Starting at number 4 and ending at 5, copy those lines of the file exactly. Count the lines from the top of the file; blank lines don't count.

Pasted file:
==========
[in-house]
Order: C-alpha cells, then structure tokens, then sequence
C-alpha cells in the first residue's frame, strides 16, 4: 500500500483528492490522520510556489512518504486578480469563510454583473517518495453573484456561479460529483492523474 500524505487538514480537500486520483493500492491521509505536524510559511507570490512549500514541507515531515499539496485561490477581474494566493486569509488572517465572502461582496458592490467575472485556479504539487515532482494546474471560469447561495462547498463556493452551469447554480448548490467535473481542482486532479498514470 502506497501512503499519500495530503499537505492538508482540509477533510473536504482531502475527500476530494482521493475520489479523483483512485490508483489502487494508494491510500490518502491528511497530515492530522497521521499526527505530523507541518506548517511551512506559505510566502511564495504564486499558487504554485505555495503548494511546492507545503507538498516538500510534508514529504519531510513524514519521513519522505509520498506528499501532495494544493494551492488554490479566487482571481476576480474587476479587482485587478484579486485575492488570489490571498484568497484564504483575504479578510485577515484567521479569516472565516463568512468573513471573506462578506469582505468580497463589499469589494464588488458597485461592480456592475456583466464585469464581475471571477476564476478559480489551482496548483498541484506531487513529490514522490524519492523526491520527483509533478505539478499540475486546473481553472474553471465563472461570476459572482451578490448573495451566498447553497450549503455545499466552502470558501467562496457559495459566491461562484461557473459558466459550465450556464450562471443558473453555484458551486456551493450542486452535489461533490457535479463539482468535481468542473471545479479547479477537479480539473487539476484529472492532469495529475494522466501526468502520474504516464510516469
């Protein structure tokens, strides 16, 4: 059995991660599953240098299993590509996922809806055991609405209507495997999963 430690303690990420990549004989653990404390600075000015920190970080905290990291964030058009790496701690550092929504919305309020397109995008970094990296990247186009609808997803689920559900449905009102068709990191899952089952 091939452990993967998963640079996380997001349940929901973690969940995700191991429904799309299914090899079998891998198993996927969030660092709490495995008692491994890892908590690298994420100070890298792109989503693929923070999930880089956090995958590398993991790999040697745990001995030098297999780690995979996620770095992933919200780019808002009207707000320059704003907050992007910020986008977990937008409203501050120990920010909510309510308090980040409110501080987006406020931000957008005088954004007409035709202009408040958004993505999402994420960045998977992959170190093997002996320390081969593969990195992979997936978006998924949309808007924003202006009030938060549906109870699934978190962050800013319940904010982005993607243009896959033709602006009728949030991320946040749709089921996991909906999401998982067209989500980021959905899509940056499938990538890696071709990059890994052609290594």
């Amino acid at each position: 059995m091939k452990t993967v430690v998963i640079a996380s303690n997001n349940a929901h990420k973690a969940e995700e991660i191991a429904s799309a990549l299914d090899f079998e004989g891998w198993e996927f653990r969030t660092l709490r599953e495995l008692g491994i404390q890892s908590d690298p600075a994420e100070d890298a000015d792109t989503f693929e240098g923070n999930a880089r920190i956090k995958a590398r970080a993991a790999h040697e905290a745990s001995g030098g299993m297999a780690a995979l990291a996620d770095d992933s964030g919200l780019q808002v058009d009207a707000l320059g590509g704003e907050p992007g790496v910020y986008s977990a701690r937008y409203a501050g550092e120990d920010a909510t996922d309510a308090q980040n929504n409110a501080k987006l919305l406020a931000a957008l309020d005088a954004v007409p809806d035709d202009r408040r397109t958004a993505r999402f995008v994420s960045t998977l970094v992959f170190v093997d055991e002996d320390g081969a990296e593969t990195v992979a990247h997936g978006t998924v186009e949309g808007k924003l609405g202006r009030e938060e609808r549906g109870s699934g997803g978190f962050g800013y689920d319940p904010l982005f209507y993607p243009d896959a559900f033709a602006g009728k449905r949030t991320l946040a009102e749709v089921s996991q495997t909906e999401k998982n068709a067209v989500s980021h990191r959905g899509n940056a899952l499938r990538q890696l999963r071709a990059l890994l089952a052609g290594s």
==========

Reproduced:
């Protein structure tokens, strides 16, 4: 059995991660599953240098299993590509996922809806055991609405209507495997999963 430690303690990420990549004989653990404390600075000015920190970080905290990291964030058009790496701690550092929504919305309020397109995008970094990296990247186009609808997803689920559900449905009102068709990191899952089952 091939452990993967998963640079996380997001349940929901973690969940995700191991429904799309299914090899079998891998198993996927969030660092709490495995008692491994890892908590690298994420100070890298792109989503693929923070999930880089956090995958590398993991790999040697745990001995030098297999780690995979996620770095992933919200780019808002009207707000320059704003907050992007910020986008977990937008409203501050120990920010909510309510308090980040409110501080987006406020931000957008005088954004007409035709202009408040958004993505999402994420960045998977992959170190093997002996320390081969593969990195992979997936978006998924949309808007924003202006009030938060549906109870699934978190962050800013319940904010982005993607243009896959033709602006009728949030991320946040749709089921996991909906999401998982067209989500980021959905899509940056499938990538890696071709990059890994052609290594």
């Amino acid at each position: 059995m091939k452990t993967v430690v998963i640079a996380s303690n997001n349940a929901h990420k973690a969940e995700e991660i191991a429904s799309a990549l299914d090899f079998e004989g891998w198993e996927f653990r969030t660092l709490r599953e495995l008692g491994i404390q890892s908590d690298p600075a994420e100070d890298a000015d792109t989503f693929e240098g923070n999930a880089r920190i956090k995958a590398r970080a993991a790999h040697e905290a745990s001995g030098g299993m297999a780690a995979l990291a996620d770095d992933s964030g919200l780019q808002v058009d009207a707000l320059g590509g704003e907050p992007g790496v910020y986008s977990a701690r937008y409203a501050g550092e120990d920010a909510t996922d309510a308090q980040n929504n409110a501080k987006l919305l406020a931000a957008l309020d005088a954004v007409p809806d035709d202009r408040r397109t958004a993505r999402f995008v994420s960045t998977l970094v992959f170190v093997d055991e002996d320390g081969a990296e593969t990195v992979a990247h997936g978006t998924v186009e949309g808007k924003l609405g202006r009030e938060e609808r549906g109870s699934g997803g978190f962050g800013y689920d319940p904010l982005f209507y993607p243009d896959a559900f033709a602006g009728k449905r949030t991320l946040a009102e749709v089921s996991q495997t909906e999401k998982n068709a067209v989500s980021h990191r959905g899509n940056a899952l499938r990538q890696l999963r071709a990059l890994l089952a052609g290594s």